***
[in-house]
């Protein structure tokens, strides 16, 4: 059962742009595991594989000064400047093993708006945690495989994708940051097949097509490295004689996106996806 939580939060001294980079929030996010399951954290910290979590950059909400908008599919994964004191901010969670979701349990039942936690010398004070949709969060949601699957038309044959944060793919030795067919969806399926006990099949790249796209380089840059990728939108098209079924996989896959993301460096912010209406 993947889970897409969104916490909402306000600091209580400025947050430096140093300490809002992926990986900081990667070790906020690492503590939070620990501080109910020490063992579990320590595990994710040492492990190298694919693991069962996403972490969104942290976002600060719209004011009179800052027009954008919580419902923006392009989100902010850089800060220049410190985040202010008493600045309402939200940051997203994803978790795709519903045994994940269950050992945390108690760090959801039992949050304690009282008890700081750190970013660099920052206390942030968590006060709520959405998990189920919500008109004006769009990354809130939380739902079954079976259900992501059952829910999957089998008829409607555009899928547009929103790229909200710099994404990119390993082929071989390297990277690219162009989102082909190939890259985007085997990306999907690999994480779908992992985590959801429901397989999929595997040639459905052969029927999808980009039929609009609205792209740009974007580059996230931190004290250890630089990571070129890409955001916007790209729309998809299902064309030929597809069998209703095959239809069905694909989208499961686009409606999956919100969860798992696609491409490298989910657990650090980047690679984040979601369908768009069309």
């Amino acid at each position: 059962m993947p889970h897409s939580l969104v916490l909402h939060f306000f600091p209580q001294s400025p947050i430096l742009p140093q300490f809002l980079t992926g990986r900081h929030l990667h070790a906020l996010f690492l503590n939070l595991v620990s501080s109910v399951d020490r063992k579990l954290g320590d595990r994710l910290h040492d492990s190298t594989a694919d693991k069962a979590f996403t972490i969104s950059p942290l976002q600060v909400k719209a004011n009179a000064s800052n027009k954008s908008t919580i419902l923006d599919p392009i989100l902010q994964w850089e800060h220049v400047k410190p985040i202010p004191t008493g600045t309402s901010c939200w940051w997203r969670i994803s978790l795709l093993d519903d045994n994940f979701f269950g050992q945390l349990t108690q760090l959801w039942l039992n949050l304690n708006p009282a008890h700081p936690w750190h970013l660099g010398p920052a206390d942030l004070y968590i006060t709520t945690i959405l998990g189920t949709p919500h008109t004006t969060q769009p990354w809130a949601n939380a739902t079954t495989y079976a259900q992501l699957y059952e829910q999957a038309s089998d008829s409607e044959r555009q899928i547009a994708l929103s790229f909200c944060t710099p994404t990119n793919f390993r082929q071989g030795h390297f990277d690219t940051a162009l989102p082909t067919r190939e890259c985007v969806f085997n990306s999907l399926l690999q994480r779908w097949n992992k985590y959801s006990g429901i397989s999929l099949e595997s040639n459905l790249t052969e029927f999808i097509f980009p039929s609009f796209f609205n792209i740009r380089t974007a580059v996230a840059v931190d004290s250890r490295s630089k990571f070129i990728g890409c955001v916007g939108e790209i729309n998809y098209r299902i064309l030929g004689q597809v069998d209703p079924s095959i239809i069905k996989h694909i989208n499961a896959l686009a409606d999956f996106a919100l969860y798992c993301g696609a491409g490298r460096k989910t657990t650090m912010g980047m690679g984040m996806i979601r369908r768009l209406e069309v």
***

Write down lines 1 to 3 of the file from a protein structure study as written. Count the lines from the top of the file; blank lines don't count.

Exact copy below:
[in-house]
């Protein structure tokens, strides 16, 4: 059962742009595991594989000064400047093993708006945690495989994708940051097949097509490295004689996106996806 939580939060001294980079929030996010399951954290910290979590950059909400908008599919994964004191901010969670979701349990039942936690010398004070949709969060949601699957038309044959944060793919030795067919969806399926006990099949790249796209380089840059990728939108098209079924996989896959993301460096912010209406 993947889970897409969104916490909402306000600091209580400025947050430096140093300490809002992926990986900081990667070790906020690492503590939070620990501080109910020490063992579990320590595990994710040492492990190298694919693991069962996403972490969104942290976002600060719209004011009179800052027009954008919580419902923006392009989100902010850089800060220049410190985040202010008493600045309402939200940051997203994803978790795709519903045994994940269950050992945390108690760090959801039992949050304690009282008890700081750190970013660099920052206390942030968590006060709520959405998990189920919500008109004006769009990354809130939380739902079954079976259900992501059952829910999957089998008829409607555009899928547009929103790229909200710099994404990119390993082929071989390297990277690219162009989102082909190939890259985007085997990306999907690999994480779908992992985590959801429901397989999929595997040639459905052969029927999808980009039929609009609205792209740009974007580059996230931190004290250890630089990571070129890409955001916007790209729309998809299902064309030929597809069998209703095959239809069905694909989208499961686009409606999956919100969860798992696609491409490298989910657990650090980047690679984040979601369908768009069309």
């Amino acid at each position: 059962m993947p889970h897409s939580l969104v916490l909402h939060f306000f600091p209580q001294s400025p947050i430096l742009p140093q300490f809002l980079t992926g990986r900081h929030l990667h070790a906020l996010f690492l503590n939070l595991v620990s501080s109910v399951d020490r063992k579990l954290g320590d595990r994710l910290h040492d492990s190298t594989a694919d693991k069962a979590f996403t972490i969104s950059p942290l976002q600060v909400k719209a004011n009179a000064s800052n027009k954008s908008t919580i419902l923006d599919p392009i989100l902010q994964w850089e800060h220049v400047k410190p985040i202010p004191t008493g600045t309402s901010c939200w940051w997203r969670i994803s978790l795709l093993d519903d045994n994940f979701f269950g050992q945390l349990t108690q760090l959801w039942l039992n949050l304690n708006p009282a008890h700081p936690w750190h970013l660099g010398p920052a206390d942030l004070y968590i006060t709520t945690i959405l998990g189920t949709p919500h008109t004006t969060q769009p990354w809130a949601n939380a739902t079954t495989y079976a259900q992501l699957y059952e829910q999957a038309s089998d008829s409607e044959r555009q899928i547009a994708l929103s790229f909200c944060t710099p994404t990119n793919f390993r082929q071989g030795h390297f990277d690219t940051a162009l989102p082909t067919r190939e890259c985007v969806f085997n990306s999907l399926l690999q994480r779908w097949n992992k985590y959801s006990g429901i397989s999929l099949e595997s040639n459905l790249t052969e029927f999808i097509f980009p039929s609009f796209f609205n792209i740009r380089t974007a580059v996230a840059v931190d004290s250890r490295s630089k990571f070129i990728g890409c955001v916007g939108e790209i729309n998809y098209r299902i064309l030929g004689q597809v069998d209703p079924s095959i239809i069905k996989h694909i989208n499961a896959l686009a409606d999956f996106a919100l969860y798992c993301g696609a491409g490298r460096k989910t657990t650090m912010g980047m690679g984040m996806i979601r369908r768009l209406e069309v």